Mandatory NHTSA Labels to Distinguish Recalls from Junk Mail
Because it’s a rough life living in the trashcan
Let me paint you a picture that you’ll likely find all too familiar. You get home from work, exhausted, and head to the mailbox before going inside (unless, of course, you’re a mailman, because I imagine you deliver your own mail straight to yourself…right?). You grab the pile of useless junk and devil-spawned bills and begin shuffling through the stack as you step inside and push your ill-mannered dog back to the ground. Before you’ve even made it to the kitchen table to throw your keys down, you’ve collected a fair amount of papers to go straight into the garbage, begging the question, “Haven’t advertisers ever heard of e-mail anyways?”
Unfortunately, there’s a slight but not impossible chance that that stack of junk mail you’re aiming at the garbage could actually contain highly important recall information about your current vehicle from the National Highway Traffic Safety Administration (NHTSA). You see, advertisers are tricky people (as trustworthy as Jon Hamm looks, do not believe a word he says), so they’ve gotten pretty good at making their junk mail look exactly like safety recall notices you receive from automakers in the mail.
There are two problems with this, however. If you’re like me (you know, super intelligent with rugged good looks), instead of thinking these recalls are important and opening them, you begin to associate nearly all mail as junk mail, and are likely to throw away the recall information under the assumption that somebody’s just trying to sell you something. The other problem is just the opposite: some people believe the claims made in the junk mail mimicking recall notices and end up spending thousands on costly products and services their cars don’t need.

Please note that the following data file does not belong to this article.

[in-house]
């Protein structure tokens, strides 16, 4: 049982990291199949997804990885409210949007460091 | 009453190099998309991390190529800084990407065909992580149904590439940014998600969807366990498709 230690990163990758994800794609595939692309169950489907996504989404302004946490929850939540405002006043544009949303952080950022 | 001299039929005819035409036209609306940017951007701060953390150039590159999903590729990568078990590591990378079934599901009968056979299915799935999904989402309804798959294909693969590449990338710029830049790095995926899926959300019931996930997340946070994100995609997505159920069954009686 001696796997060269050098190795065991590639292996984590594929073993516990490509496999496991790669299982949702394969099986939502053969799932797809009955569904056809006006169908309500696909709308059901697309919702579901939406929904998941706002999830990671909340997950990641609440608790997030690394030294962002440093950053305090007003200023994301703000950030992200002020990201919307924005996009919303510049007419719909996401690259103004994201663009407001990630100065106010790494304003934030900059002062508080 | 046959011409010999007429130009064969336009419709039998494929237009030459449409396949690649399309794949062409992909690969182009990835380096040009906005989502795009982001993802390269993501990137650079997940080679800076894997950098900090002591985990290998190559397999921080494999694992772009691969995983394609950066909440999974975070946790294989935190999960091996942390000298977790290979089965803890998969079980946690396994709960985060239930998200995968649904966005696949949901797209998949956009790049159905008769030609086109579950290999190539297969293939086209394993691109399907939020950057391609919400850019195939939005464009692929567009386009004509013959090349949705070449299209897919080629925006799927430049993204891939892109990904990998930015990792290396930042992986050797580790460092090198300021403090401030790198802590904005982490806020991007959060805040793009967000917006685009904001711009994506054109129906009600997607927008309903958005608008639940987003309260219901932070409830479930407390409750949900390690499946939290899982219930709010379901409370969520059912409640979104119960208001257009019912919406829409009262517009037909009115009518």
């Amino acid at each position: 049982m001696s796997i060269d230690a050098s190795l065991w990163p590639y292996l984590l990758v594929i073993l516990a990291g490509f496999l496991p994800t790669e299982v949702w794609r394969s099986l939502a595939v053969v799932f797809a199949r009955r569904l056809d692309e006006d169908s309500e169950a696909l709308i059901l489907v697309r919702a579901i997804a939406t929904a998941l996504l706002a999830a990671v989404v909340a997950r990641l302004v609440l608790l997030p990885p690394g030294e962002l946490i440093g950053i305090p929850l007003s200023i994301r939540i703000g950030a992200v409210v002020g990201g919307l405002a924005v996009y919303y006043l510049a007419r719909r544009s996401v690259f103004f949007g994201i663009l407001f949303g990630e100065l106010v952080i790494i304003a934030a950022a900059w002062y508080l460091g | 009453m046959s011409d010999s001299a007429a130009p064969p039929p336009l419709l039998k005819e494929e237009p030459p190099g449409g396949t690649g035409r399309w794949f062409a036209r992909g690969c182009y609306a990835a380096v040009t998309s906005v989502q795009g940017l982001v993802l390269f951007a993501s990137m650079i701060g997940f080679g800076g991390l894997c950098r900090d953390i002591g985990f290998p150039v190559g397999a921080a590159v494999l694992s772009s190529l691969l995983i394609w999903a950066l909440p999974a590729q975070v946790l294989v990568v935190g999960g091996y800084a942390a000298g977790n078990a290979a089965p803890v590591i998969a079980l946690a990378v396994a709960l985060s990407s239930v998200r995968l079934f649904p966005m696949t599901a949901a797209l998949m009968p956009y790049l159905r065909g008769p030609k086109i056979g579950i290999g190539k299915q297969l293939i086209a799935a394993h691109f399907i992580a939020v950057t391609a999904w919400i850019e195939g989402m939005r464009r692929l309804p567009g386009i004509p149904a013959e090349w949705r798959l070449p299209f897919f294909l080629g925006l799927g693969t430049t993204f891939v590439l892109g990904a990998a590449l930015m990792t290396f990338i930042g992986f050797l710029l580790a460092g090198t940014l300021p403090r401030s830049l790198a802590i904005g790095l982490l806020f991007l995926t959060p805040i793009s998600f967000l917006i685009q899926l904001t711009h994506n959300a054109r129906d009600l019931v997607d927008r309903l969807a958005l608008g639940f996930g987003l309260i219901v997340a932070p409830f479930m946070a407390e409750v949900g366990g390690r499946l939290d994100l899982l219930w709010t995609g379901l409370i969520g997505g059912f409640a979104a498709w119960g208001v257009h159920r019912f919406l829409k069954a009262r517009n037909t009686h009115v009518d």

Either way, this is not good.
That’s why the NHTSA is now requiring that automakers use mandatory NHTSA labels on all recall notices. It is hoped that recipients will take notice of and open these pieces of mail.
“Recalls only work if consumers are aware of them,” explained Anthony Foxx, U.S. Transportation Secretary, in a statement. “This new label will allow consumers to quickly recognize recall notices mailed to their homes so they can act quickly to get their vehicles, child restraints, tires, or other motor vehicle equipment fixed.”
The mandatory NHTSA labels aren’t the only new trick up the safety administration’s sleeve, however. Yesterday, the NHTSA also launched an app for Android users to receive safety information, including recall alerts, for their vehicles. This app is already available on the iOS platform. Using the app, drivers can also submit complaints about possible safety issues.
Be sure to check out the app, and keep your eyes peeled for the new, big, obnoxious labels in the mail. They could just save your life—or at least your checkbook.
Timothy Moore takes his leadership inspiration from Michael Scott, his writing inspiration from Mark Twain, and his dancing inspiration from every drunk white guy at a wedding. When Tim is not writing about cars and money, he’s working on his novel or reading someone else’s, geeking out over strategy board games, hiking with his pooch, or channeling his inner Linda Belcher over beers with his friends. See more articles by Timothy.